Drowning in a sea of logos?

7 Aug

In our last post, we asked you what you would do if you faced a case of Logorrhea.

I had said that we would get back to you the same week, and it’s been a few months now – my apologies, especially to those of you who cared enough to write in. We were faced with work priorities in which the blog came low on my list. Sorry, and thank you for writing in.

What you said

I’d like to share two of the responses that came in:

Chriselle Bayross writes:

“We faced a similar situation when we were doing a project for the shipping industry. Soon we had so many people we took sponsorship from that giving all logo space became a huge issue. Of course we also had the event logo which was brand new and the new society that was formed for shipping welfare had a new logo too. Case of Logorrhea for sure -Phew!

Faced with the case you’ll mentioned, I think I would design a plate, how they do in TV sponsorship and everyone gets similar leverage on the plate. So all six brand logos get the same size and colour and that becomes what you use, not each individually. Nobody gets to put their banners in either as you would provide info on your partner agencies anyway.”

Shwetha H.S. writes:

“If I were in that situation, I would make the brand logo bigger than other logos. Why? Because if you are building a brand then you need to make its logo more visible than other logos. About including every contributor’s logo in each communication material, a. In the brochure/catalogue: Brand logo at the top of the cover and at any top corner of each page. Other logos next to brief introduction of respective contributors. Or as usual, at the bottom of the cover. b. On banners: At the top middle would be the brand logo just above the name. At the bottom of the banner would be all other logos in a line.”

What we would do

The only logo that would get prominent flex space would be the logo of the project. Since all the partners – the major Indian NGO and the four implementing partners – have come together under the umbrella of the project, they should be willing to promote the identity of the central brand. At the most, we might create a plate, as Christine suggests, with not the logos, but with the names (in text) of the participating organisations, and have that accompany the logo.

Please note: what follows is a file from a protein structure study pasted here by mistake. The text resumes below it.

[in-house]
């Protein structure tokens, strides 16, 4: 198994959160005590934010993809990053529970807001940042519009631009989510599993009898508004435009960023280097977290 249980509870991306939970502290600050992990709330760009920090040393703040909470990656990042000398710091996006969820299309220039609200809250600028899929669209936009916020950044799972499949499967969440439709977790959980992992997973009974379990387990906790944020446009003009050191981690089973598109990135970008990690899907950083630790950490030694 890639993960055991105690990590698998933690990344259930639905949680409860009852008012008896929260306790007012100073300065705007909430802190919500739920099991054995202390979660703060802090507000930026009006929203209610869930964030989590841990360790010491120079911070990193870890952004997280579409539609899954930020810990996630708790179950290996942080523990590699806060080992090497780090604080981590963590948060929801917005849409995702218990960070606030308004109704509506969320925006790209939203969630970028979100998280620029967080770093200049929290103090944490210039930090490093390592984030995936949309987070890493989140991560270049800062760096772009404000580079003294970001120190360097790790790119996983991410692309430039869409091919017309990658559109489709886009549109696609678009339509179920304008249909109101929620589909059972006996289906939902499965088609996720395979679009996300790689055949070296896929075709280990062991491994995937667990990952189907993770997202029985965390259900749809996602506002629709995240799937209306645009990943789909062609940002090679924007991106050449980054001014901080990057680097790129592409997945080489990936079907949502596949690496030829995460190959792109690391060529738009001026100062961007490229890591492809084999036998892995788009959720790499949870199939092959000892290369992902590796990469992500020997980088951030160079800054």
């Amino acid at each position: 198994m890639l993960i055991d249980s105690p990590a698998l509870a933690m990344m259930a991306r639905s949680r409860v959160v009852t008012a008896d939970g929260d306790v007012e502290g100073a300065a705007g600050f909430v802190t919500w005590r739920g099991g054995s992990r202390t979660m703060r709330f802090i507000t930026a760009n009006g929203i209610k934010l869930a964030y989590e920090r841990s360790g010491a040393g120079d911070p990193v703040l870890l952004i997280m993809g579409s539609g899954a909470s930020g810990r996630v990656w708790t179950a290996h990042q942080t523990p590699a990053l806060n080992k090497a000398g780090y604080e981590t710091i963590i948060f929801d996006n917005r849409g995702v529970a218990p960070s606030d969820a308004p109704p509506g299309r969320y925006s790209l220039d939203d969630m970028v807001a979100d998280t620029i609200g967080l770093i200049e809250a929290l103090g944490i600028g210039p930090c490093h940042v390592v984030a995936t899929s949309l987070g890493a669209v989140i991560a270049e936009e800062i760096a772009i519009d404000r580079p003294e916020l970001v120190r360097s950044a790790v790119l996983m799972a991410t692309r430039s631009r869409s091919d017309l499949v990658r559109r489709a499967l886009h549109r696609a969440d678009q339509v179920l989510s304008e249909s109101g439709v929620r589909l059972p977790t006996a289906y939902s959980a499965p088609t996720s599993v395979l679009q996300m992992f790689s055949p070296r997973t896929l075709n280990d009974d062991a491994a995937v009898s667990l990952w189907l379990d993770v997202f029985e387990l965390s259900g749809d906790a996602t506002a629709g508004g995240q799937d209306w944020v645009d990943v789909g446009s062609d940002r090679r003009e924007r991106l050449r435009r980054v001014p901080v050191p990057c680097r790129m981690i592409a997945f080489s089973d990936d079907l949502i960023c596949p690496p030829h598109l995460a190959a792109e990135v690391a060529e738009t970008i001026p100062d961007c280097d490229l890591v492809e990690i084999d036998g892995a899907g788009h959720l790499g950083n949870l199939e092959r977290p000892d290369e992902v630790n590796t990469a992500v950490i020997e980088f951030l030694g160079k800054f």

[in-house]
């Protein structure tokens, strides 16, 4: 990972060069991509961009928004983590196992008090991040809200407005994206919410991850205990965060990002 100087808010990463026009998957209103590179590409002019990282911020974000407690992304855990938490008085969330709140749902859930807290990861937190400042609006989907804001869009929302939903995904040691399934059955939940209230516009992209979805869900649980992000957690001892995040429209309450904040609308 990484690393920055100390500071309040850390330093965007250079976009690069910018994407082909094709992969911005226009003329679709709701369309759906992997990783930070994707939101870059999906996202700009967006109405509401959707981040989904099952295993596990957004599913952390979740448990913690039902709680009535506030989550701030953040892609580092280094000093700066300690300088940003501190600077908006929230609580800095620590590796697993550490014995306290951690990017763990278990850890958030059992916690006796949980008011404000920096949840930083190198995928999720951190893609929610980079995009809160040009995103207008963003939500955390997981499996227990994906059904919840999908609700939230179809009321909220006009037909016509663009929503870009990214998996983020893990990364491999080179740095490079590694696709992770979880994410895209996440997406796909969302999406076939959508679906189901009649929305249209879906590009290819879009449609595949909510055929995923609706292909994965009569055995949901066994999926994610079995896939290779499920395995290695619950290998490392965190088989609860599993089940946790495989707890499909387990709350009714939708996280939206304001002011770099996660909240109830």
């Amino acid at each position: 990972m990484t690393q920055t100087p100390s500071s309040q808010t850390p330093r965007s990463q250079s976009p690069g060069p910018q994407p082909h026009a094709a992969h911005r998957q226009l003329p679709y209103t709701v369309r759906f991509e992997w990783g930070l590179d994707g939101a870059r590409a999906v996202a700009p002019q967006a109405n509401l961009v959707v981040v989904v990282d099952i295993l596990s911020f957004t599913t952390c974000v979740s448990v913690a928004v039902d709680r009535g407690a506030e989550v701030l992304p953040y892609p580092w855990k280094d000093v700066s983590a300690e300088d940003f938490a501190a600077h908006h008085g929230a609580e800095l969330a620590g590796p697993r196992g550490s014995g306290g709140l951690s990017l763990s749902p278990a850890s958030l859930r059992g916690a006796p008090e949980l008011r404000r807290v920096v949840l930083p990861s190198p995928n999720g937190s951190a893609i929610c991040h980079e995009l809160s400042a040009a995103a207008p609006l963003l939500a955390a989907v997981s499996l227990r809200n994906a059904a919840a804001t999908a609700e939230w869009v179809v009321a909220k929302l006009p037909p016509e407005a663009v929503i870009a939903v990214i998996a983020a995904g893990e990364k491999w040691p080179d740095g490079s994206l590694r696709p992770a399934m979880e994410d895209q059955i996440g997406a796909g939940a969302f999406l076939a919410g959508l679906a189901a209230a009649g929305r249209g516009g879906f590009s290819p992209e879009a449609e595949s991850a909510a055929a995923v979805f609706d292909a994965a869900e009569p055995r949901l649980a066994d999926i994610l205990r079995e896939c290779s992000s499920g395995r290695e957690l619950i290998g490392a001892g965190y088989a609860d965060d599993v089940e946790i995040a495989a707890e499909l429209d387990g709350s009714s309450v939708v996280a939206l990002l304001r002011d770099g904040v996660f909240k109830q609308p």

Here’s why

If your project logo is buried in a sea of others, you might as well not have it there at all. Putting all six will not build any brand, let alone the one you truly want to build: the main project’s. Putting all logos is the same as putting none. Have you seen a Unilever logo on a packet of Surf Excel? Take a look at the website of another detergent, Tide – do you see P&G’s logo displayed anywhere on the homepage? That’s something to think about.

What about the donor

Donors are at the heart of all our communication. Individual donors, small donors, corporate donors, donors who go out of their normal line of work to give, deserve to be celebrated. I would make sure that donors are thanked many times and in special ways: they become part of the non-profit’s story, share space with us on stage and stand together with us.

If the donor’s logo is a must, do put it in. But keep it in a much smaller size than the project logo, and nowhere near the main project logo.

The donor will understand why you’ve done this. The problem is not with the donor, but with us not wanting to go that extra space to make sure our communication does not merely meet a reporting need, but is effective.


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